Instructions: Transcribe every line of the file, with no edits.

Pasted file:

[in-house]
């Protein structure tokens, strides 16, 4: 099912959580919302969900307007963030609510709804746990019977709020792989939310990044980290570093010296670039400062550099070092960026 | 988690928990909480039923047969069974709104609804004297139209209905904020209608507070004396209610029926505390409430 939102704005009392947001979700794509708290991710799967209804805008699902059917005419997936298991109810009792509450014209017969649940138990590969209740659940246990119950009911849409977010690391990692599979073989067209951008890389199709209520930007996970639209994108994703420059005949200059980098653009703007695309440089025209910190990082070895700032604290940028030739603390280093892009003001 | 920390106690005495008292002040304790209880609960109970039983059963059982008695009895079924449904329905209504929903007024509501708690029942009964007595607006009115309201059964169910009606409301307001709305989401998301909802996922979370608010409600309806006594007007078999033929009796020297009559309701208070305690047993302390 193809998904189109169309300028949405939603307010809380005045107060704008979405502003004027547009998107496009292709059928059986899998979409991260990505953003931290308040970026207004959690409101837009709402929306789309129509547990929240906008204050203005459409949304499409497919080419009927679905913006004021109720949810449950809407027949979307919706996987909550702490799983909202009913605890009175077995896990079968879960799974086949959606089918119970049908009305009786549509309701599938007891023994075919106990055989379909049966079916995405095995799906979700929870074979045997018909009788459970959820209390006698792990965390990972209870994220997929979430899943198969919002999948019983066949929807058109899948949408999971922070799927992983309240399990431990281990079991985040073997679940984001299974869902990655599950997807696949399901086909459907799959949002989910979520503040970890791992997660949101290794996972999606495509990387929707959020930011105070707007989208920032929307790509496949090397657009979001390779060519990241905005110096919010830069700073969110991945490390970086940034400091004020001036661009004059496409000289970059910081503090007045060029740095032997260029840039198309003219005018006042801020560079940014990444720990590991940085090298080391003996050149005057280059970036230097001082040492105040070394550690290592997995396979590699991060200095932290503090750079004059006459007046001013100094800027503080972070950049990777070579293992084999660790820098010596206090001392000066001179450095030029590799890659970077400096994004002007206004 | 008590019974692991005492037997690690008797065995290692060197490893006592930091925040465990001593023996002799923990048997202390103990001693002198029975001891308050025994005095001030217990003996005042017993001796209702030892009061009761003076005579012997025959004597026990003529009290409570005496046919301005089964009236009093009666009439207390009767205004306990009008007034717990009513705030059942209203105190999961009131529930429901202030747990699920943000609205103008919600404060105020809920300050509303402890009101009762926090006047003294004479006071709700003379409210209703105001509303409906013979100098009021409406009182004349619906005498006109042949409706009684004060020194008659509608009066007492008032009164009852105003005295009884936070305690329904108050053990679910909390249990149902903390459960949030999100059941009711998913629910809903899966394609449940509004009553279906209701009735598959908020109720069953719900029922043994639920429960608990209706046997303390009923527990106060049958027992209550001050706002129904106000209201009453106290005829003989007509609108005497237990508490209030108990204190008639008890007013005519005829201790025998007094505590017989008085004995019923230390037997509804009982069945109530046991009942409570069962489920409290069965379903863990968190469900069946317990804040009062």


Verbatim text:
[in-house]
């Protein structure tokens, strides 16, 4: 099912959580919302969900307007963030609510709804746990019977709020792989939310990044980290570093010296670039400062550099070092960026 | 988690928990909480039923047969069974709104609804004297139209209905904020209608507070004396209610029926505390409430 939102704005009392947001979700794509708290991710799967209804805008699902059917005419997936298991109810009792509450014209017969649940138990590969209740659940246990119950009911849409977010690391990692599979073989067209951008890389199709209520930007996970639209994108994703420059005949200059980098653009703007695309440089025209910190990082070895700032604290940028030739603390280093892009003001 | 920390106690005495008292002040304790209880609960109970039983059963059982008695009895079924449904329905209504929903007024509501708690029942009964007595607006009115309201059964169910009606409301307001709305989401998301909802996922979370608010409600309806006594007007078999033929009796020297009559309701208070305690047993302390 193809998904189109169309300028949405939603307010809380005045107060704008979405502003004027547009998107496009292709059928059986899998979409991260990505953003931290308040970026207004959690409101837009709402929306789309129509547990929240906008204050203005459409949304499409497919080419009927679905913006004021109720949810449950809407027949979307919706996987909550702490799983909202009913605890009175077995896990079968879960799974086949959606089918119970049908009305009786549509309701599938007891023994075919106990055989379909049966079916995405095995799906979700929870074979045997018909009788459970959820209390006698792990965390990972209870994220997929979430899943198969919002999948019983066949929807058109899948949408999971922070799927992983309240399990431990281990079991985040073997679940984001299974869902990655599950997807696949399901086909459907799959949002989910979520503040970890791992997660949101290794996972999606495509990387929707959020930011105070707007989208920032929307790509496949090397657009979001390779060519990241905005110096919010830069700073969110991945490390970086940034400091004020001036661009004059496409000289970059910081503090007045060029740095032997260029840039198309003219005018006042801020560079940014990444720990590991940085090298080391003996050149005057280059970036230097001082040492105040070394550690290592997995396979590699991060200095932290503090750079004059006459007046001013100094800027503080972070950049990777070579293992084999660790820098010596206090001392000066001179450095030029590799890659970077400096994004002007206004 | 008590019974692991005492037997690690008797065995290692060197490893006592930091925040465990001593023996002799923990048997202390103990001693002198029975001891308050025994005095001030217990003996005042017993001796209702030892009061009761003076005579012997025959004597026990003529009290409570005496046919301005089964009236009093009666009439207390009767205004306990009008007034717990009513705030059942209203105190999961009131529930429901202030747990699920943000609205103008919600404060105020809920300050509303402890009101009762926090006047003294004479006071709700003379409210209703105001509303409906013979100098009021409406009182004349619906005498006109042949409706009684004060020194008659509608009066007492008032009164009852105003005295009884936070305690329904108050053990679910909390249990149902903390459960949030999100059941009711998913629910809903899966394609449940509004009553279906209701009735598959908020109720069953719900029922043994639920429960608990209706046997303390009923527990106060049958027992209550001050706002129904106000209201009453106290005829003989007509609108005497237990508490209030108990204190008639008890007013005519005829201790025998007094505590017989008085004995019923230390037997509804009982069945109530046991009942409570069962489920409290069965379903863990968190469900069946317990804040009062």